Microsoft Teams can also be used by schools for staff communication, team meetings and collaboration and co-authoring.
Best Practices: For Educators and Students using Microsoft Teams
If you use a Learning Management System like Canvas, Blackboard, Schoology, Brightspace, and itsLearning, you can setup online classroom using Microsoft Teams.
How to get it for free?
Make sure everyone has access to Teams using the free Office 365 Education A1 SKU. If you already have a subscription, make sure that Teams is turned on for everyone.
Download Microsoft Teams – Download Office 365 A1
Using Microsoft Teams while in low bandwidth
Teachers can use the following tips in low bandwidth situations:
- Limit video in live class sessions
- Manually upload a video to Stream
- Keep assignments in Teams shorter by not attaching media files
The students can use the following tips:
- Use the video camera sparingly, or not at all
- Sync files to your computer or mobile so you can read them offline
Security in Microsoft Teams
Microsoft Teams has Microsoft’s commitment to privacy and security :
- Multi-factor authentication to protect identity and account information
- Data is encrypted in transit and at rest; the data is stored in secure network of datacenters; and Secure Real-time Transport Protocol (SRTP) is used for video, audio, and desktop sharing.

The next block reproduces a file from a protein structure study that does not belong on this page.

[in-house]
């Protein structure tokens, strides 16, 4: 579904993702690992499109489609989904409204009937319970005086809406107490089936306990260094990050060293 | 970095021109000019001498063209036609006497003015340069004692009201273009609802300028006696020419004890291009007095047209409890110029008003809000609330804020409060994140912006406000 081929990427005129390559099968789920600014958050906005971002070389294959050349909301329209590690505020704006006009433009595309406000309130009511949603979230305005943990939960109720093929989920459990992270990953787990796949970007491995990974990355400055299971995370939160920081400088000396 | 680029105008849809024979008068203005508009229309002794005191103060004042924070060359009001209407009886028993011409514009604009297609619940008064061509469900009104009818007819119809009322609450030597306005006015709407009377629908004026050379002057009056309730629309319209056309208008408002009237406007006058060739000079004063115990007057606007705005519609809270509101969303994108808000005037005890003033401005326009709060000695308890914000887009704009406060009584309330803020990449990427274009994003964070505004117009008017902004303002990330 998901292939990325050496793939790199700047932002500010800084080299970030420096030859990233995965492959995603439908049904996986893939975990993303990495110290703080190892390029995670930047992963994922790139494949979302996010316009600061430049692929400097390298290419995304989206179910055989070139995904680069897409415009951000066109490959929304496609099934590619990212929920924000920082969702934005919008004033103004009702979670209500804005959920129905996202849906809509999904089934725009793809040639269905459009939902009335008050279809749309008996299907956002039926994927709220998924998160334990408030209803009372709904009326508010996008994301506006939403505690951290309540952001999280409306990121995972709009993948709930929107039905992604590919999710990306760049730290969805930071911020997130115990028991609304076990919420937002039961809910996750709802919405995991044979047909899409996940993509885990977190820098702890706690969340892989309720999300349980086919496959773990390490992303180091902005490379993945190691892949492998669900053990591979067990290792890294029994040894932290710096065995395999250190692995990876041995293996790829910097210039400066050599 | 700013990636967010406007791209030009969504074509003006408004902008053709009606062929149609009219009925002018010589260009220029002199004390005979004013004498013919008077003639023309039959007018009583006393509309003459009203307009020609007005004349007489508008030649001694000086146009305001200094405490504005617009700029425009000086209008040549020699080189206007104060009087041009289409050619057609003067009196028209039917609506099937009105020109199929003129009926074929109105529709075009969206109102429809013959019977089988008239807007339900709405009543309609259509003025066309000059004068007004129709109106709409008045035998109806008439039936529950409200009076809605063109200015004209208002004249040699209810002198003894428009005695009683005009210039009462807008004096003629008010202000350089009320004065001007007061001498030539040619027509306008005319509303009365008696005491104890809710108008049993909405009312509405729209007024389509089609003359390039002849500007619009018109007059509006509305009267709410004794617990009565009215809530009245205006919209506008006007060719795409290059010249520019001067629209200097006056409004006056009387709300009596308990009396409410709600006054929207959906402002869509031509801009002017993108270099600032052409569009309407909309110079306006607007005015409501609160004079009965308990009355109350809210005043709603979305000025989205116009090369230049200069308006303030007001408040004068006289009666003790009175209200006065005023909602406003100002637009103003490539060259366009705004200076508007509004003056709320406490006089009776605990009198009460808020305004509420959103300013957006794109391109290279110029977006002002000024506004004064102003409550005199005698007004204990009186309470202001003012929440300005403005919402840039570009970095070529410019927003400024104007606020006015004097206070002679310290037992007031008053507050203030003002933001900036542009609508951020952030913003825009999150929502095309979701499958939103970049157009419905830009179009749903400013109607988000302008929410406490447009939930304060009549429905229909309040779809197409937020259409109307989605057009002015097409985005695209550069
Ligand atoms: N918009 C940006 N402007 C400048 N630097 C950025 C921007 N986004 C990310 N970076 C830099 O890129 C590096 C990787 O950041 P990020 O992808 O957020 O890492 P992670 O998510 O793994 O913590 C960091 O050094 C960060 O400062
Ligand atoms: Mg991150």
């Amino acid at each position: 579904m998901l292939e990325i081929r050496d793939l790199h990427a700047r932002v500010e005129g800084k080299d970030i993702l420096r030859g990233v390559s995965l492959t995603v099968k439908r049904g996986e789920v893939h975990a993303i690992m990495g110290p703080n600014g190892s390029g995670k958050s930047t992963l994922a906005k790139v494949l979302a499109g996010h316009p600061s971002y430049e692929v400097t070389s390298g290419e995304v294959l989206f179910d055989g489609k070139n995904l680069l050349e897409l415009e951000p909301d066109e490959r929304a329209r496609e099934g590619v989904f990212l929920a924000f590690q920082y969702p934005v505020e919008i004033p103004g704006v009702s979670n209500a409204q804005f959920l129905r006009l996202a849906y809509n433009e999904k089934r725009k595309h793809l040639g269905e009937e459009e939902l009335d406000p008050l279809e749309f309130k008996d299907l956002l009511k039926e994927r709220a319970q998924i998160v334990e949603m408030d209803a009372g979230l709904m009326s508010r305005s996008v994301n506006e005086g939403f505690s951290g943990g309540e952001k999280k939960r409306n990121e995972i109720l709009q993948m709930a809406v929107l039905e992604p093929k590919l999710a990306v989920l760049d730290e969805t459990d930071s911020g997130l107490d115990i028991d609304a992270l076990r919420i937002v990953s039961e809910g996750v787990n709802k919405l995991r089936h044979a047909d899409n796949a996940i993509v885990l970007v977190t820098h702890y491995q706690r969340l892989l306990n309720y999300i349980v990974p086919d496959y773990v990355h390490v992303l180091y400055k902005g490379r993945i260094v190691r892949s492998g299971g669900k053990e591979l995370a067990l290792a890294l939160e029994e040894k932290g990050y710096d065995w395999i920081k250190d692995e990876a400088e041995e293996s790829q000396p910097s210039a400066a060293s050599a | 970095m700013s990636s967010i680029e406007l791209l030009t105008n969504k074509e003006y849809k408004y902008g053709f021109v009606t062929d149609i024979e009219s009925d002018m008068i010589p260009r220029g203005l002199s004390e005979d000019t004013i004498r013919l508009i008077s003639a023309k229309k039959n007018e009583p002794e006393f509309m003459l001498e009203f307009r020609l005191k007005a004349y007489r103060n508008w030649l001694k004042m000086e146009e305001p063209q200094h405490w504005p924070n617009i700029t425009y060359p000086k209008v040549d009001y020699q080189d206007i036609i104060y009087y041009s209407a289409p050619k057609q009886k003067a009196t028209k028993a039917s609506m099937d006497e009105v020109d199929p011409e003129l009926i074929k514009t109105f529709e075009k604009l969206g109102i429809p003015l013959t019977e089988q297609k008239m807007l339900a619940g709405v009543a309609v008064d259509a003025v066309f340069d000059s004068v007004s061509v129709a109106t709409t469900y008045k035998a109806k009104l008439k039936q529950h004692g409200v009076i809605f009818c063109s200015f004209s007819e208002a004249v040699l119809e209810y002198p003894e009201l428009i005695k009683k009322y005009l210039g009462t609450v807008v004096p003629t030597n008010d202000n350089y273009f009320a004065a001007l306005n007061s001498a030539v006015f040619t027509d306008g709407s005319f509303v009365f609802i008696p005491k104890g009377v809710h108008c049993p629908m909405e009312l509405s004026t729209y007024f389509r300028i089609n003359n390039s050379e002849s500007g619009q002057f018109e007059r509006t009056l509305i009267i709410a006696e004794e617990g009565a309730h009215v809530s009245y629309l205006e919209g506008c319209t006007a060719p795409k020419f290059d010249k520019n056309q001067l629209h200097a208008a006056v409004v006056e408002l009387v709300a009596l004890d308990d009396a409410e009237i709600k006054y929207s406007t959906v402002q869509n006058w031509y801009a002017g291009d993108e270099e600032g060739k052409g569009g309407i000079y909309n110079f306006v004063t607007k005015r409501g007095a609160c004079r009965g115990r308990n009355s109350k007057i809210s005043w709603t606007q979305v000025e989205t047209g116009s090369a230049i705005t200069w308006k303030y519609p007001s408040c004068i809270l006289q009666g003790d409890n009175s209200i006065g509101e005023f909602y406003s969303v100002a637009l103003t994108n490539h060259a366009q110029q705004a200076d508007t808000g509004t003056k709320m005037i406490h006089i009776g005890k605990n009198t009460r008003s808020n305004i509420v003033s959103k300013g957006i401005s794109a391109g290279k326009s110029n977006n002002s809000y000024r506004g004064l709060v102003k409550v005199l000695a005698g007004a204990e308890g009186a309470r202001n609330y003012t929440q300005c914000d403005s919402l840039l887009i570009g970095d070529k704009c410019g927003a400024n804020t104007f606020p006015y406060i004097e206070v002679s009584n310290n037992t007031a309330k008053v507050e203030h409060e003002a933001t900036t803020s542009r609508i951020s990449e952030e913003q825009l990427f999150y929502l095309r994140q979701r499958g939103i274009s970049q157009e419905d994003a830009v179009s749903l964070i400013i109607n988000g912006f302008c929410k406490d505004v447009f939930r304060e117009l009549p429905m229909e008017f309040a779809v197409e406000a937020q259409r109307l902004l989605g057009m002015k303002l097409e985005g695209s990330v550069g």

- The solution meets more than 90 regulatory and industry standards
Teams comes with the following features:
- You decide who from outside your organization can join your meetings directly, and who should wait in the lobby for someone to let them in.
- You can also remove participants during a meeting, designate “presenters” and “attendees,” and control which meeting participants can present content.
- With guest access, you can add people from outside your organization but still retain control over your data.
- Moderation allows you to control who is and isn’t allowed to post and share content.
- Advanced artificial intelligence (AI) monitors chats to help prevent negative behaviors like bullying and harassment.
- When recording a meeting, all participants are notified when a recording starts, and online participants can access our privacy notice directly.
- Recordings are only available to the people on the call or people invited to the meeting.
- Recordings are stored in a controlled repository that is protected by permissions and encryption.
Ultimately, every video-conferencing solution – be it Zoom, Google Meet, Skype, Cisco Webex or Microsoft Teams, has its own strengths and limitations and the onus is on the users to examine the security features carefully and use them effectively.
It is the responsibility of video-conferencing solution providers to highlight their security features to the users and make these features the default standard mode of use. Parents and teachers on their part should also educate the students on cybersecurity measures when they are online.
Do let us know what you think about using Microsoft Teams in the comments sections below. Happy Teaching!